“To everything there is a season.” (Ecclesiastes 3:1-8) What season is it for me? It’s change the mantel decor time. My home décor changes like clockwork. The beach pictures, antique sand pail, lightweight throws, and patio décor all go back into storage. I pull out the vintage quilts, autumn tree paintings, and little faux pumpkins. Some people can leave their home furnishings the same all year. But not me, I fiddle, rearrange, spruce up, declutter. I embrace change.
STOP! REWIND! Gotta be honest. I love some kinds of change. As much as I love autumn, the days get darker and my schedule more chaotic. The dreaded Seasonal Affective Disorder rears its head. Come to think of it, that’s why I embraced seasonal décor in the first place, to celebrate and prepare for, rather than hide from, a potentially depressing time.
Some good changes I’m in total denial about. My youngest grandkidlet started preschool. Dear daughter got engaged to a wonderful guy. After several non-starts on remodeling, our financial planner encouraged us to envision our dream retirement home instead. All good changes, first world problems, but there’s an element of loss involved. That brick on the head didn’t slow Miss M’s growth down one bit. Dear Daughter might move after the wedding. Relocating from our home of decades means saying good-bye to a great neighborhood, deciding what family heirlooms to take or sell, leaving the place where we marked the kids’ height as they grew. And this is all with time to plan. I don’t know how people do estate or moving sales with emotions swirling around immediately after a death, job loss or medical event.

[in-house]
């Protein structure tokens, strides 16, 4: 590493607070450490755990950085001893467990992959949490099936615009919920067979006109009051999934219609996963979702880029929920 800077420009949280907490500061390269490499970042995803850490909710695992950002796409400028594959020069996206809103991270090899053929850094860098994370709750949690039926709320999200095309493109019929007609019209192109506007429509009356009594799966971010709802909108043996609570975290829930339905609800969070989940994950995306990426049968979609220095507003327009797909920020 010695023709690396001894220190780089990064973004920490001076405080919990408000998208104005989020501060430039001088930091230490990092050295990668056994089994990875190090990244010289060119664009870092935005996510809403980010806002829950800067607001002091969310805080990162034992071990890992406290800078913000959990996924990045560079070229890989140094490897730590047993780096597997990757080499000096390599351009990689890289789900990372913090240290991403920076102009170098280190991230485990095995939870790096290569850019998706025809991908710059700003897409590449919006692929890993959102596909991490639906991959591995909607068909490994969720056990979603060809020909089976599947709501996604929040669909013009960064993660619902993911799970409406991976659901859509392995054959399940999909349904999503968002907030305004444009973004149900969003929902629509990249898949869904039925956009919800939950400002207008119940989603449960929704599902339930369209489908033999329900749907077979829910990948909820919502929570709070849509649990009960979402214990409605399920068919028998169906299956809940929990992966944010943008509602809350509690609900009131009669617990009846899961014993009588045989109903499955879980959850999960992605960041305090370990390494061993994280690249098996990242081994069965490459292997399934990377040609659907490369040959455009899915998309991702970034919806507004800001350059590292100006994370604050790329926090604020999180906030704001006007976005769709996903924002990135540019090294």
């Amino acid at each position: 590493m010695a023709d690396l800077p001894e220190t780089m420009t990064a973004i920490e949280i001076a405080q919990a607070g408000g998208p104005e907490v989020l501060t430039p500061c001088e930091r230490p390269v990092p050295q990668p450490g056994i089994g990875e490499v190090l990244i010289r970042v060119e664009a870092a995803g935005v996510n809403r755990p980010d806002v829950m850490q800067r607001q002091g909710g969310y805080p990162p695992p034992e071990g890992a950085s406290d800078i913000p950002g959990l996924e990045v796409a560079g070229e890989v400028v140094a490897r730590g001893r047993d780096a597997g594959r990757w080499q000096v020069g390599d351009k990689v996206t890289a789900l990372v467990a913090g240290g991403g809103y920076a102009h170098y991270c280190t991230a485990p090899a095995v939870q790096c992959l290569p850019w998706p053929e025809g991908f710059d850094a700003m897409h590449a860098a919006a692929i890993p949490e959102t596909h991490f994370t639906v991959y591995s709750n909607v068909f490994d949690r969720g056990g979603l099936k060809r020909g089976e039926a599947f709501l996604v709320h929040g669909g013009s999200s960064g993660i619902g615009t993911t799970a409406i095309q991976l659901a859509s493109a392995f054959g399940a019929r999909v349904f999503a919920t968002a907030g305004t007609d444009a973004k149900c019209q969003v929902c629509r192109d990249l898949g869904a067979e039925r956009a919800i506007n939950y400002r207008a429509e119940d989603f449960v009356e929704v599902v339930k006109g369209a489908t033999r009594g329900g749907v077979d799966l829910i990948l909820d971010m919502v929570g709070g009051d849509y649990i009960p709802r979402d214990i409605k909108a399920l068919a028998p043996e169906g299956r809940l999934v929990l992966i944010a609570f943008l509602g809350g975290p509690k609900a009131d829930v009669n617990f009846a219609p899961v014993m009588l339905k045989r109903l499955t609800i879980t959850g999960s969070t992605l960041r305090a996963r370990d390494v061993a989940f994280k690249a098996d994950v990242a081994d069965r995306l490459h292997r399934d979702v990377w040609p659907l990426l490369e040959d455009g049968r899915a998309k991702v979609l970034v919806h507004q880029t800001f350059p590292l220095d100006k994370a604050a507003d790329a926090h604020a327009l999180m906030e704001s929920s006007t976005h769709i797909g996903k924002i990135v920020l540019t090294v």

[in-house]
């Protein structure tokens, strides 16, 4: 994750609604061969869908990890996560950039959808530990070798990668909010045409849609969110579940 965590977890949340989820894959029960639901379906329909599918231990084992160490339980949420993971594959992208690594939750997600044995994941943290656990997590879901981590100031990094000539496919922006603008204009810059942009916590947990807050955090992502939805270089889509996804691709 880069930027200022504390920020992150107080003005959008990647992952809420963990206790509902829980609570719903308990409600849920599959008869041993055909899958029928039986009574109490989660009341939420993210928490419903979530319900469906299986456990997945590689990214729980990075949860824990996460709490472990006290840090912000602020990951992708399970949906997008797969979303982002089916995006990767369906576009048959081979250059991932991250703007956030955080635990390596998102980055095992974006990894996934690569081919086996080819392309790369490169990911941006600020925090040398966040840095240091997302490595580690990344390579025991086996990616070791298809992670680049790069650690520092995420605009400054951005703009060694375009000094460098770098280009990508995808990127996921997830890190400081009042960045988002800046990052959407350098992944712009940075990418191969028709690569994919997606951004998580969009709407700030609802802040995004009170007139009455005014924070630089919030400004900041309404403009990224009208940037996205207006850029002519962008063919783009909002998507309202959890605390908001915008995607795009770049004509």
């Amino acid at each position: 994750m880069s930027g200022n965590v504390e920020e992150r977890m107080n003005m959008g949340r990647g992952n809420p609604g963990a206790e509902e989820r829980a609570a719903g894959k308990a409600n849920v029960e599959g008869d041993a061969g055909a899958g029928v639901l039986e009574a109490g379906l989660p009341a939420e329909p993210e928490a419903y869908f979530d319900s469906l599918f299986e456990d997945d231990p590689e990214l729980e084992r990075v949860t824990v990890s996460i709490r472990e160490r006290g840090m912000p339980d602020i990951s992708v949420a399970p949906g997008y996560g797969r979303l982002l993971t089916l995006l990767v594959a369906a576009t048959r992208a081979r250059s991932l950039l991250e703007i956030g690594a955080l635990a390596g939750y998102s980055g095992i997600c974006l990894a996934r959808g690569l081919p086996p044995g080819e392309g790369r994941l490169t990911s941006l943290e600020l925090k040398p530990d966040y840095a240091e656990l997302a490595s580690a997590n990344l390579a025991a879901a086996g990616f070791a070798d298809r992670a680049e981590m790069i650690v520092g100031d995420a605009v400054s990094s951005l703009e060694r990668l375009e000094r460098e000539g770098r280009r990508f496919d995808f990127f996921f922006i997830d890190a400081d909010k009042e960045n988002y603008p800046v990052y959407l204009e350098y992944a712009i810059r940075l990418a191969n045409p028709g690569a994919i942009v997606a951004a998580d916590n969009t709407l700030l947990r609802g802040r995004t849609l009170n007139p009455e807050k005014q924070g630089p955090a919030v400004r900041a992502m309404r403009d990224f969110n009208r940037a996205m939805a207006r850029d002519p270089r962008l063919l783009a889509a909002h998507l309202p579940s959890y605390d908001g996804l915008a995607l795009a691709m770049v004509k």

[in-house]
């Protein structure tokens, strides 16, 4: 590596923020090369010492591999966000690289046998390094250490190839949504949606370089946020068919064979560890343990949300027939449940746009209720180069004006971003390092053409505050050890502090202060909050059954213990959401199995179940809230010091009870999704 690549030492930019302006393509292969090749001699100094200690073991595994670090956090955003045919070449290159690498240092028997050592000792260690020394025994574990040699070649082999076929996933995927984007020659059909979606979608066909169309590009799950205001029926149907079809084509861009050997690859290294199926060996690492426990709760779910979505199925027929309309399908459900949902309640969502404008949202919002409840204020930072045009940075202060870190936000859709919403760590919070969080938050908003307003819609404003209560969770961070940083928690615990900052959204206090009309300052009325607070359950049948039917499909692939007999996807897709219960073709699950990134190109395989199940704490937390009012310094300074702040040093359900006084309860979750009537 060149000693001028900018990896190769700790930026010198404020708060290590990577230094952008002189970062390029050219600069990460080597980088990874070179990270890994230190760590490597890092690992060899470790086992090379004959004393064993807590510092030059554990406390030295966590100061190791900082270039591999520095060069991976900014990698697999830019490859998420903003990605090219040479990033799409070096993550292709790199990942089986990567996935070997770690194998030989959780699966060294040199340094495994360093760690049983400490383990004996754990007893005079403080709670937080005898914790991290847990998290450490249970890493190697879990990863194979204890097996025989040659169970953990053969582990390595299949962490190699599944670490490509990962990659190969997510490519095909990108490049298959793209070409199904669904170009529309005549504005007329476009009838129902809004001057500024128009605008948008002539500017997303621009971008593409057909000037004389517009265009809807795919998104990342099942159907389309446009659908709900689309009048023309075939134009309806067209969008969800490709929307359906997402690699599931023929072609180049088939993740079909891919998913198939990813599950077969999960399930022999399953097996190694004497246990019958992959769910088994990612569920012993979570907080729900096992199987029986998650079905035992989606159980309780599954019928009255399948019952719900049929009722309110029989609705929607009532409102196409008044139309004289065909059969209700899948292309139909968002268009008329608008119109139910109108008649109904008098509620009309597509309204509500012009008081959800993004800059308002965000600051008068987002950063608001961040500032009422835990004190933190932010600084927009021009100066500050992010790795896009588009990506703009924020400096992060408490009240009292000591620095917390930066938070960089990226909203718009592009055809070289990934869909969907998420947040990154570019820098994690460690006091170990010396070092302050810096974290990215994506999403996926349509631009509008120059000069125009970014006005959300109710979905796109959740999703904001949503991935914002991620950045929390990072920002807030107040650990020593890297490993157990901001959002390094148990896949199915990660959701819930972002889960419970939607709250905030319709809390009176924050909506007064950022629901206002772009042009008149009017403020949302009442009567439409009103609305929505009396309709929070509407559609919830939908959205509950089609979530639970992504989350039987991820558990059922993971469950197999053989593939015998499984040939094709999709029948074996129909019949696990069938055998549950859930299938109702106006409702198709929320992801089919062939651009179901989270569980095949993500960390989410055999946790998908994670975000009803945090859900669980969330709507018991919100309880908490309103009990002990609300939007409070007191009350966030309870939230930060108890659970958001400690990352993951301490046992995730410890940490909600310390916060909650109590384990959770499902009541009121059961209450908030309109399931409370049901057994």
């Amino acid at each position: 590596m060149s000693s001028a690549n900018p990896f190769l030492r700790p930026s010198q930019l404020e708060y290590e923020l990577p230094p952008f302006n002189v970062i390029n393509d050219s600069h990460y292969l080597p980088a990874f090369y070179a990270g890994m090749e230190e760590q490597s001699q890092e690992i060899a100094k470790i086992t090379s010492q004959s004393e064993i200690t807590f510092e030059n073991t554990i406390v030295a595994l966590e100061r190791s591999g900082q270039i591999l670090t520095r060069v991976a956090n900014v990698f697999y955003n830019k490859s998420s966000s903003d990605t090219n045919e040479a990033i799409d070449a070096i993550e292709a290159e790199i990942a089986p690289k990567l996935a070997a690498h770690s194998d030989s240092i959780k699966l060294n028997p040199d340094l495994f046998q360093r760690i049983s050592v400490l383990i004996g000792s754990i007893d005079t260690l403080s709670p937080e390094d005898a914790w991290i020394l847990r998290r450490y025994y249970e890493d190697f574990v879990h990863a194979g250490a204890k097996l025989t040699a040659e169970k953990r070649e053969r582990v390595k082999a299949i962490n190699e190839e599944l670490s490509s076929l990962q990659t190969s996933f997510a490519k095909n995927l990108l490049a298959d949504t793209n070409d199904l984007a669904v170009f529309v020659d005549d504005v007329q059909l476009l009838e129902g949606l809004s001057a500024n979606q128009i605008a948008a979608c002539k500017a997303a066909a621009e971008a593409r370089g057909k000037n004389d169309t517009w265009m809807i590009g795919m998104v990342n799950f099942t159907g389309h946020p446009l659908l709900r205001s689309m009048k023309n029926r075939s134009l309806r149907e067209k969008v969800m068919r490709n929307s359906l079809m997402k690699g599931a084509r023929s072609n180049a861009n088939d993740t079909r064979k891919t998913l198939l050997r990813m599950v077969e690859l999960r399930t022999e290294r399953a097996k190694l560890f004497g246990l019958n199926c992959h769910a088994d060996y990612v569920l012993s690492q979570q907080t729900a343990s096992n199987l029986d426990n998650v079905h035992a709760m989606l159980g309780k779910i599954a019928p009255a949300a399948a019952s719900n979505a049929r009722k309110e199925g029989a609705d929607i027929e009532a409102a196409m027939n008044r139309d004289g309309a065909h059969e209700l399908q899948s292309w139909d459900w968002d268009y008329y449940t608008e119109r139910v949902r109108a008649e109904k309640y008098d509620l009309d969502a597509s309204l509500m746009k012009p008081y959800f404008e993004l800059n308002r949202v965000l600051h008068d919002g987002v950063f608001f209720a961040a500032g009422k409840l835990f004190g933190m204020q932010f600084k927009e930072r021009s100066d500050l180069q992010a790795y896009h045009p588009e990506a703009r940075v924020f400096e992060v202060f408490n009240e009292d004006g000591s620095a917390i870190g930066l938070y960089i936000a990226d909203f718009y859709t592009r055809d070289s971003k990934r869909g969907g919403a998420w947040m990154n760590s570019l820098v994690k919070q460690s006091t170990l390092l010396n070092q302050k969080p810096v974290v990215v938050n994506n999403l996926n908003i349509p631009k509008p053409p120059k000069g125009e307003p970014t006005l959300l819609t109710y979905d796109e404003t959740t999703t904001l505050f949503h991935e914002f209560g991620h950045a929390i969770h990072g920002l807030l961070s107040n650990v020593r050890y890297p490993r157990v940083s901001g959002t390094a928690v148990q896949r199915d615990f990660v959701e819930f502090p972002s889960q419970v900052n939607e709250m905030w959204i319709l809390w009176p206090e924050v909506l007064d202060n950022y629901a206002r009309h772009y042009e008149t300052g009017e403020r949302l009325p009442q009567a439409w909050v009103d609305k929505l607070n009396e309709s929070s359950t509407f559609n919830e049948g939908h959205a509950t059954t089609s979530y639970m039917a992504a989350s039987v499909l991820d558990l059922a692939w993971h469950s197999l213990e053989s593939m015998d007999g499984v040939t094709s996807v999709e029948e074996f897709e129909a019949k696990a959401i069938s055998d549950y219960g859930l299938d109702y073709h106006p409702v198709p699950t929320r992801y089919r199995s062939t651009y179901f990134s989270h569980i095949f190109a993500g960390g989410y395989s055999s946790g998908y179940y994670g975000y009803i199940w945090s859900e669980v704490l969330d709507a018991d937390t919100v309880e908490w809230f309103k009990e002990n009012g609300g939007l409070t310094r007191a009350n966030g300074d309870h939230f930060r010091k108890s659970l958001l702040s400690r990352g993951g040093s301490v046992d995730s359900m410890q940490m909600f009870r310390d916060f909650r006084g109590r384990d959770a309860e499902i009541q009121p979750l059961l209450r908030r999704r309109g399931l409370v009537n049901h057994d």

Change, even good change, and all the feelings it invokes can be a bit overwhelming. At least for me. I decided to break down my feelings about changes in my life with the help of The Serenity Prayer. I’m a big fan Reinhold Niebuhr, credited with writing these famous words,
“God help me to change the things I can, accept the things I cannot and the wisdom to know the difference.”
But folks may not know the Serenity Prayer has more verses:
Living one day at a time;
enjoying one moment at a time;
accepting hardships as the pathway to peace;
taking, as He did, this sinful world
as it is, not as I would have it;
trusting that He will make all things right
if I surrender to His Will;
that I may be reasonably happy in this life
and supremely happy with Him
forever in the next.
I can’t change the fact the grandkidlets are growing up or the kids may have new opportunities far from home. I can’t change the fact health events made us look at downsizing sooner than we planned. But I can enjoy one moment at a time with the grandkidlets, the wedding planning, and sending our newlywed furniture off with young folks starting their own lives together.
Change is a part of this life God has given us. Hardships, even first world ones, make us stronger. Most importantly, trusting our unchanging and steadfast God helps us when the life unpredictable gets the best of us. Niebuhr wrote I should be “reasonably happy in this life.” That line always makes me laugh. So human and so true. I still struggle with change but I know I don’t have to feel guilty about not being thrilled or 100% happy. God’s helping me handle it.
What changes are you going through? How are you handling them? How can you let God handle them?